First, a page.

Street Child

Street Child

Save children from the streets

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Abuse and Exploitation

Spread across almost every major city in the developing world, and despite living and working on the streets, street children are amongst the most ‘invisible’ of all children

There are estimated to be up to 150 million street children in the world today. Stigmatised as criminals and shunned by their communities, they are the most difficult to reach with vital health, education and welfare services.

The UN defines street-children as, ‘those who work on the streets as their only means of getting money, those who take refuge on the streets during the day but return to some form of family at night and those who permanently live on the street without a family network’. What these different categories of children have in common is that they are all extremely vulnerable to the many dangers of the streets.

The threat of violence, robbery and exposure to drug peddlers is constant and experiences of abuse and sexual exploitation are all too common.

Muslim Hands launched its first Street Child project in Pakistan where we have reached over 4,000 children with care and support. Our work has also expanded to Nigeria, Indonesia, Sr-Lanka and Niger. As well as looking after their immediate needs, we provide vulnerable street children with counselling and emotional support. Our long-term aim is to create opportunities for them, so they no longer rely on the streets to survive.

Meeral's Story: From the Horrors of Home to the Horrors of the Street

Meeral Shah, a child labourer, was just nine years old when he ran away from a village near Multan and found his way to Karachi.   

I was working for Waderas (feudal landlords) as long as I can remember. My entire family work for them and I did every type of work they gave me. Their supervisors used to beat us all very harshly.

When I was around seven years old, one of their caretakers (name removed) raped me. It was very painful and I cried a lot. Then, he started abusing me daily – and if I cried out, he would laugh loudly. Soon after, he brought a friend along with him and they both abused me at the same time. I shouted and cried a lot but no one came.  

This time I somehow managed to tell my father, but (because of his fear of the powerful landlords), he cautioned me to not speak of this. This is when I tried to escape (that household) but was caught and severely beaten.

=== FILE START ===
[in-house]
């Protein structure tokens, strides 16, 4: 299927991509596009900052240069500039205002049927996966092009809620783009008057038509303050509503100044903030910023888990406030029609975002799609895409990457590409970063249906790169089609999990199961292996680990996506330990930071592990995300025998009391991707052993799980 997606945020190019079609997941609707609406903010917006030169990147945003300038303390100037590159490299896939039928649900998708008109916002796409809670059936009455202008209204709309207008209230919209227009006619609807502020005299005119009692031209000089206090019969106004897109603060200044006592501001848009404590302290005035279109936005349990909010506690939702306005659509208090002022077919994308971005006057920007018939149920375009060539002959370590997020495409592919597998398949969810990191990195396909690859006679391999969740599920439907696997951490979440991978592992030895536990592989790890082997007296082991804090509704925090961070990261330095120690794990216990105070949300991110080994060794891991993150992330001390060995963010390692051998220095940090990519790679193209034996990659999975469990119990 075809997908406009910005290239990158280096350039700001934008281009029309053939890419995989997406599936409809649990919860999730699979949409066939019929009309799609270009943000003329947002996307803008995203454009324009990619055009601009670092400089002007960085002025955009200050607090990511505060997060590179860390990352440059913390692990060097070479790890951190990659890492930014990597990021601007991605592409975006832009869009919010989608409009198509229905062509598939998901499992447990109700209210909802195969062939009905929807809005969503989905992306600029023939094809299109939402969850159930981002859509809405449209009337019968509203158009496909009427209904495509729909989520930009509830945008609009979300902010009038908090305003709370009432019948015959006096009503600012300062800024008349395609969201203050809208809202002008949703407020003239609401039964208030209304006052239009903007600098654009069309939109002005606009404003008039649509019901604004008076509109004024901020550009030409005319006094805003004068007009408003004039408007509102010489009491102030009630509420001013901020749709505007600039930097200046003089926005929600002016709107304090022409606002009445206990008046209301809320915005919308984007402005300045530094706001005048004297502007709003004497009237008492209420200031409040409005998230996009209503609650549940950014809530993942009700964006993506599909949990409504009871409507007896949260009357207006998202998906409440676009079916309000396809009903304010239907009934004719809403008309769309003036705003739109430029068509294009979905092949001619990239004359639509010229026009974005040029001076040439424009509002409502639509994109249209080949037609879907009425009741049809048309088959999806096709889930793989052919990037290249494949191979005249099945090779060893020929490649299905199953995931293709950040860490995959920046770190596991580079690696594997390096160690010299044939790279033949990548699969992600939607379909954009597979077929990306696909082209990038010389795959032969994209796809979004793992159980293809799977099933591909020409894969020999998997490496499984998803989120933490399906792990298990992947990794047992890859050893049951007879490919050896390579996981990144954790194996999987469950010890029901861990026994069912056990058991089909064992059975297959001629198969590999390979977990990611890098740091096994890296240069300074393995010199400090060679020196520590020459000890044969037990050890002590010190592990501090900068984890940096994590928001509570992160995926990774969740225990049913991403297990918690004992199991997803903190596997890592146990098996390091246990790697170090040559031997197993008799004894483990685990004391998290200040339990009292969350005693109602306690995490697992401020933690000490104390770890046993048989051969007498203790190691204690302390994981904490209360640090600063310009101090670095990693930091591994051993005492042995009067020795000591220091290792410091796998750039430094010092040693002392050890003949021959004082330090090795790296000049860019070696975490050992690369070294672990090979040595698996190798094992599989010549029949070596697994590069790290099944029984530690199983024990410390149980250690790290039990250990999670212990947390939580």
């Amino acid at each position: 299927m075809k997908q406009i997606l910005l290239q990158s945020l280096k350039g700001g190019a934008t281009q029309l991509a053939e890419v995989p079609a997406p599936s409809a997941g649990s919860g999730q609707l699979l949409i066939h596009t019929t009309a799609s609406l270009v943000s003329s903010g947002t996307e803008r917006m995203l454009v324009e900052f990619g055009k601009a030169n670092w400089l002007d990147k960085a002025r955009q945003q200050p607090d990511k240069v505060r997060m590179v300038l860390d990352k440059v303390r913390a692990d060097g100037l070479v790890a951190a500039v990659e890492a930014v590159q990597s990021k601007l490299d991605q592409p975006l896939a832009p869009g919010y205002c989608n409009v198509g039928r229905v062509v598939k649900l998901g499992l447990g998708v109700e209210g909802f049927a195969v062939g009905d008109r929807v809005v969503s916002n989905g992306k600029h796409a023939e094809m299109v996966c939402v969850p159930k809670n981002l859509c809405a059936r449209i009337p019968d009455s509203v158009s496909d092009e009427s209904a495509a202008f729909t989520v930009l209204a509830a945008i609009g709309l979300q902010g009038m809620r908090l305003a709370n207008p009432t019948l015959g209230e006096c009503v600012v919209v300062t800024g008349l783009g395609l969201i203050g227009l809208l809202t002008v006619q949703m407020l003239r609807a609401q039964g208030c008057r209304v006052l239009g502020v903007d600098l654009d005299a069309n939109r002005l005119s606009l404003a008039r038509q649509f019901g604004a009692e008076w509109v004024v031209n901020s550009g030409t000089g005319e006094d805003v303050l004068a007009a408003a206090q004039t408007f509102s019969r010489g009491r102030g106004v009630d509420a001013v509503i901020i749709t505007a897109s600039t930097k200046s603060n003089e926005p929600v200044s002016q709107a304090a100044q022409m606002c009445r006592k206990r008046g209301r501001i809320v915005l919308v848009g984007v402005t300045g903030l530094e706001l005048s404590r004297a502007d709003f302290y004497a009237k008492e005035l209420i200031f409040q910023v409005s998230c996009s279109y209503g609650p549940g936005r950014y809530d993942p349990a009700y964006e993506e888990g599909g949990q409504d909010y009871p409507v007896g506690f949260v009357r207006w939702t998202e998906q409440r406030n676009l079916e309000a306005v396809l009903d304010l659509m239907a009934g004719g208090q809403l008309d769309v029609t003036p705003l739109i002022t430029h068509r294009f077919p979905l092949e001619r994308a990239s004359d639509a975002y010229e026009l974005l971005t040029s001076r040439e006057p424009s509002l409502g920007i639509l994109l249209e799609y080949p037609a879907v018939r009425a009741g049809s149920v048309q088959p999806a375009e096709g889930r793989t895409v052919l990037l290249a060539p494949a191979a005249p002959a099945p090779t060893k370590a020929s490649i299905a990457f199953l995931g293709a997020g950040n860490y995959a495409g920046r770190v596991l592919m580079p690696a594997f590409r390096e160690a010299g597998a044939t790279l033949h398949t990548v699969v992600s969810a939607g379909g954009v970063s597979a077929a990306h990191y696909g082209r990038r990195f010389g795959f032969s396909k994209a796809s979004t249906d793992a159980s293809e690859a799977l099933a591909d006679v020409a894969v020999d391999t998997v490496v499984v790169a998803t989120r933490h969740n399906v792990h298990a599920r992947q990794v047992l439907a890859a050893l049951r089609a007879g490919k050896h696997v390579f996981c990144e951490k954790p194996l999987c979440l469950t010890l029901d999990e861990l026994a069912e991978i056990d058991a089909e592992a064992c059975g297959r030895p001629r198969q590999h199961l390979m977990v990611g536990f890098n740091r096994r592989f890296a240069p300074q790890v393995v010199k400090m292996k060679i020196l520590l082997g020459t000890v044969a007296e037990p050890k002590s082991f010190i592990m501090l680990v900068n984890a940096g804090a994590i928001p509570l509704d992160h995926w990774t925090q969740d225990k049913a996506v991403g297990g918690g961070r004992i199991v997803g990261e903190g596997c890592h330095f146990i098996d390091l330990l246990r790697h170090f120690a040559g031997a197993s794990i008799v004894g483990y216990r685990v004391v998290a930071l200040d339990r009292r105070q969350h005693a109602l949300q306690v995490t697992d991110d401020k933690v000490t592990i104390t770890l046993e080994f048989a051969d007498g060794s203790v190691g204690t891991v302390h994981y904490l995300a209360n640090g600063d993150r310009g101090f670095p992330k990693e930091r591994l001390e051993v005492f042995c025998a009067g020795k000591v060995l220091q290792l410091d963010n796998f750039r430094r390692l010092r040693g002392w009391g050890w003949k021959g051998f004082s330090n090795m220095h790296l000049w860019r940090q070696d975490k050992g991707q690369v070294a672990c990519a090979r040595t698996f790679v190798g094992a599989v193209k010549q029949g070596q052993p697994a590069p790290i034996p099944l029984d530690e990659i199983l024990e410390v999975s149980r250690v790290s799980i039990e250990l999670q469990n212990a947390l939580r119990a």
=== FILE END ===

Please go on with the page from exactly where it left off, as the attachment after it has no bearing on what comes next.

The caretaker and his friends continued to assault me regularly, making me dance naked for them before raping me – now I wanted to kill them or kill myself, and once did try to kill myself.

That’s when I ran away again, and God helped and I kept hidden and travelled continuously and I escaped.

Now I have been here in Karachi for about four years, and my life is much better. In fact I am now the group leader here and take care of my juniors.' 

The fact that Meeral Shah refers to his life on the street as ‘better’, speaks volumes. But it doesn’t have to be this way. 

Muslim Hands is working hard with our partners on the ground to re-shape the futures of children like Meeral. 

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How we're Helping Street Children

We work in Pakistan, Nigeria, Indonesia, Sri-Lanka and Niger to help some of the most vulnerable children in the world

Our drop-in centres provide children with food, shelter and healthcare

We run educational and vocational training programmes for children of all ages

We provide counselling to help children work through their traumatic experiences

Our outreach workers are using their expertise to reach out to street children

We are training street children to become ambassadors and mentors

We work closely with families to get children off the streets and back into school

Help a Street Child Today

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Muslim Hands UK

Now in our 25th year of relieving poverty and suffering worldwide and those affected by natural disasters, conflict and poverty.